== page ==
You Must Use a Good Potting Mix

Potting Mix: planting rosemary in raised bed with potting mix

When you look at the root system of a Bonnie plant, you’ll find a “soil” mix that grows healthy roots. You may be surprised that it is not real soil from the earth. Instead, it’s a potting mix (also called potting soil) made from composted bark, peat moss, and other ingredients that do not include earthen soil.

Use quality potting soil for your container gardens.

For your potted plants to grow a healthy root system, you must use good potting mix. Don't cut corners. This mix is nice and fluffy.

Why? Consider the artificial growing environment in a container. Potted plants are usually watered daily and roots need room to spread. Given those things, plus the restricted growing area, regular garden soil would soon compact, inhibiting root growth. Plus, bringing in soil from the ground might also introduce insects and diseases. That’s why, when filling containers or raised beds for growing, you want to use premium quality potting soil.

A good potting mix is one that is fluffy, holds moisture, and gives plant roots the perfect balance of air, moisture, nutrition, and anchorage. If the potting mix is too dense or too wet, plant roots may become stunted or even die.

The potting mix industry grew from the need of professional growers, like us, to grow healthy plants in containers for folks like you. The first commercial mixes were developed decades ago. Over time, products have improved and became available to home gardeners, so that now your favorite garden center probably sells several potting mixes or potting soils (the names are interchangeable). We suggest that you buy a high-quality potting mix, such as Miracle-Gro, for best results. Buying cheap potting soil is one of those times when a bargain may not be a bargain. Poor potting soils often contain muck or sedge peat, sand, and actual dirt, and may be heavy from lots of water — certainly not what you want for your plants.

How do you recognize quality? Read the label and look for quality ingredients such as aged bark (or composted forest products), perlite, vermiculite, lime, sphagnum peat moss (not sedge peat), and a wetting agent (helps soil stay uniformly moist). Other ingredients might be gypsum, peat humus, and compost. Optional ingredients include moisture-holding polymer and fertilizer. A few even include pesticides; avoid those for vegetables and herbs. Products labeled “bagged topsoil” and “compost” are cheaper, but reserve them for working into the ground, as they’re too heavy for pots or raised beds.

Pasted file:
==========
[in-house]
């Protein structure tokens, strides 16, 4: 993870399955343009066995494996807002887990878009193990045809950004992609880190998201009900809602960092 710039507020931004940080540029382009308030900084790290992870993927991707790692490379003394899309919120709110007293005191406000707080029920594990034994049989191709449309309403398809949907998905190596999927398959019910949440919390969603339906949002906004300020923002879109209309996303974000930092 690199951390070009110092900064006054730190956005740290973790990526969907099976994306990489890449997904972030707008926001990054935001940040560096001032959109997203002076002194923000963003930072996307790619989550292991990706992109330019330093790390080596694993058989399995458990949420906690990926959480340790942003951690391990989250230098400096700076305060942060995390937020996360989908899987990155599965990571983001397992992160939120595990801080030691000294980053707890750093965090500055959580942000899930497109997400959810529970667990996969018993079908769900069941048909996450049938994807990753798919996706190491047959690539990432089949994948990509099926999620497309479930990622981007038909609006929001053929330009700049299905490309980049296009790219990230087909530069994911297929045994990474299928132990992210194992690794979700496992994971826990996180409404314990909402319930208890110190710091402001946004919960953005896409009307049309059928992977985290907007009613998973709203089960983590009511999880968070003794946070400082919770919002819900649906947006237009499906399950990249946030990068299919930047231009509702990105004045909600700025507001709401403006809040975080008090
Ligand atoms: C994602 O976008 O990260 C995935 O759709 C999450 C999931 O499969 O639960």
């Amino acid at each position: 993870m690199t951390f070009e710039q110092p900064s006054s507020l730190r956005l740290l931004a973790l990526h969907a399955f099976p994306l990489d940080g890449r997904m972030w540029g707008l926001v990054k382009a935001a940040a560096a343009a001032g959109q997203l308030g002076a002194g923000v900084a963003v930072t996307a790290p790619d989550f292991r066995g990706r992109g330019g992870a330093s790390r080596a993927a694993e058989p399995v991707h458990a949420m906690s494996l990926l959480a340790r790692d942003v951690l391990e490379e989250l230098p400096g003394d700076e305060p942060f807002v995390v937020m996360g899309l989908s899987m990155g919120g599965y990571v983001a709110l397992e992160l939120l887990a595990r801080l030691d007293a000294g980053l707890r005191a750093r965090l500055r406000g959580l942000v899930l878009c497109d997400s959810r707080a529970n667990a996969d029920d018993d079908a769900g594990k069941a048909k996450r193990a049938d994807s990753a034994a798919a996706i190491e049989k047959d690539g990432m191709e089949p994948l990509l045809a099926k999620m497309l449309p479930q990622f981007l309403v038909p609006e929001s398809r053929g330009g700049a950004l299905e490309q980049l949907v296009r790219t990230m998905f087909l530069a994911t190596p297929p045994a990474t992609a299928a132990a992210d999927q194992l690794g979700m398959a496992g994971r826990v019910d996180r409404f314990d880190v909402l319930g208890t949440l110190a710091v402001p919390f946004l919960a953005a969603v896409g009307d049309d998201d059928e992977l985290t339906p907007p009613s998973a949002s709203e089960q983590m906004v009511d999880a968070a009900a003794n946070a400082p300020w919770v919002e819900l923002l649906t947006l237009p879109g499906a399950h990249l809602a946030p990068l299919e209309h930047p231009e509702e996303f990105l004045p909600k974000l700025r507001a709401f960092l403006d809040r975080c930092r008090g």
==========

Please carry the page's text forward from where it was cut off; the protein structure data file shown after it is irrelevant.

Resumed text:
Potting soil should retain water.

A good potting medium will hold water without letting it puddle up or drain completely through.

What about mixes with fertilizer included? Some potting mixes include just enough fertilizer to give plants a charge when they’re starting. Mixes designed to feed for several months run out sooner in hot weather with frequent watering. You can add time-released granules or try a liquid fertilizer such as Bonnie Herb, Vegetable & Flower Plant Food.

One way to test a soil is to see how it drains. When soil is placed in a pot and watered, the water should start draining out within five to ten seconds. If the soil becomes soupy or water drips out slowly, you’ve chosen the wrong soil.

Not sure what kind of potting soil to buy? Look for products certified by The Mulch and Soil Council, which indicates that any label claims have been tested and shown to be true. Several of the major brands of potting soils participate in this. Since it’s a voluntary program, though, don’t discount your favorite soil just because it is not certified. It’s a great tool, however, for inexperienced gardeners and those with doubts about the current soil they’re using.

Obviously, we want you to use the best soil possible because good soil — and good plants! — are key to a successful garden. Happy growing!


barbra Kilgore

I bought a lauris noblis plant they gave me for bay leaves but it looks like a shrub and i tried looking up bay leaves i find bay laurel with not much info i can understand. some of my leaves are turning yellow do i need to repot it

Danielle Carroll

Hello Barbra,
If the plant is becoming root bound, you may need to repot it. Depending on where you live, this plant can get HUGE! – danielle, Bonnie Plants